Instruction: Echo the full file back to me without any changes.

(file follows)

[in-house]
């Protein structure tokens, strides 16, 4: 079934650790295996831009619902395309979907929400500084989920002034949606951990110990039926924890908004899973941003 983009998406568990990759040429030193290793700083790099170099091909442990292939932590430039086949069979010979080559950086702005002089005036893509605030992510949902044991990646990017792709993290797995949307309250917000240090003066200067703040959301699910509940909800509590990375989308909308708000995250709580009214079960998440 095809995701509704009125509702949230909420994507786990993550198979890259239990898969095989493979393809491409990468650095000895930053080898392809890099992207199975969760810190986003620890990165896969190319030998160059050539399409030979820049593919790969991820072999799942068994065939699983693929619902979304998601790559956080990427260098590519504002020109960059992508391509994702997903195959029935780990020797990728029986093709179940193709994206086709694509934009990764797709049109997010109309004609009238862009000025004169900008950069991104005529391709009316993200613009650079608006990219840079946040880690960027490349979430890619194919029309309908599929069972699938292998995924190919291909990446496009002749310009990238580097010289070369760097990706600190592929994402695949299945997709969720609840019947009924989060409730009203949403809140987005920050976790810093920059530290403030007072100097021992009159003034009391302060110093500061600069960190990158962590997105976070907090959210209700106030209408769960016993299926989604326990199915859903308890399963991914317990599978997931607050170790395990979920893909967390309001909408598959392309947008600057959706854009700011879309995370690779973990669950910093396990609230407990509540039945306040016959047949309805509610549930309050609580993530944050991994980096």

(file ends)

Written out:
[in-house]
């Protein structure tokens, strides 16, 4: 079934650790295996831009619902395309979907929400500084989920002034949606951990110990039926924890908004899973941003 983009998406568990990759040429030193290793700083790099170099091909442990292939932590430039086949069979010979080559950086702005002089005036893509605030992510949902044991990646990017792709993290797995949307309250917000240090003066200067703040959301699910509940909800509590990375989308909308708000995250709580009214079960998440 095809995701509704009125509702949230909420994507786990993550198979890259239990898969095989493979393809491409990468650095000895930053080898392809890099992207199975969760810190986003620890990165896969190319030998160059050539399409030979820049593919790969991820072999799942068994065939699983693929619902979304998601790559956080990427260098590519504002020109960059992508391509994702997903195959029935780990020797990728029986093709179940193709994206086709694509934009990764797709049109997010109309004609009238862009000025004169900008950069991104005529391709009316993200613009650079608006990219840079946040880690960027490349979430890619194919029309309908599929069972699938292998995924190919291909990446496009002749310009990238580097010289070369760097990706600190592929994402695949299945997709969720609840019947009924989060409730009203949403809140987005920050976790810093920059530290403030007072100097021992009159003034009391302060110093500061600069960190990158962590997105976070907090959210209700106030209408769960016993299926989604326990199915859903308890399963991914317990599978997931607050170790395990979920893909967390309001909408598959392309947008600057959706854009700011879309995370690779973990669950910093396990609230407990509540039945306040016959047949309805509610549930309050609580993530944050991994980096």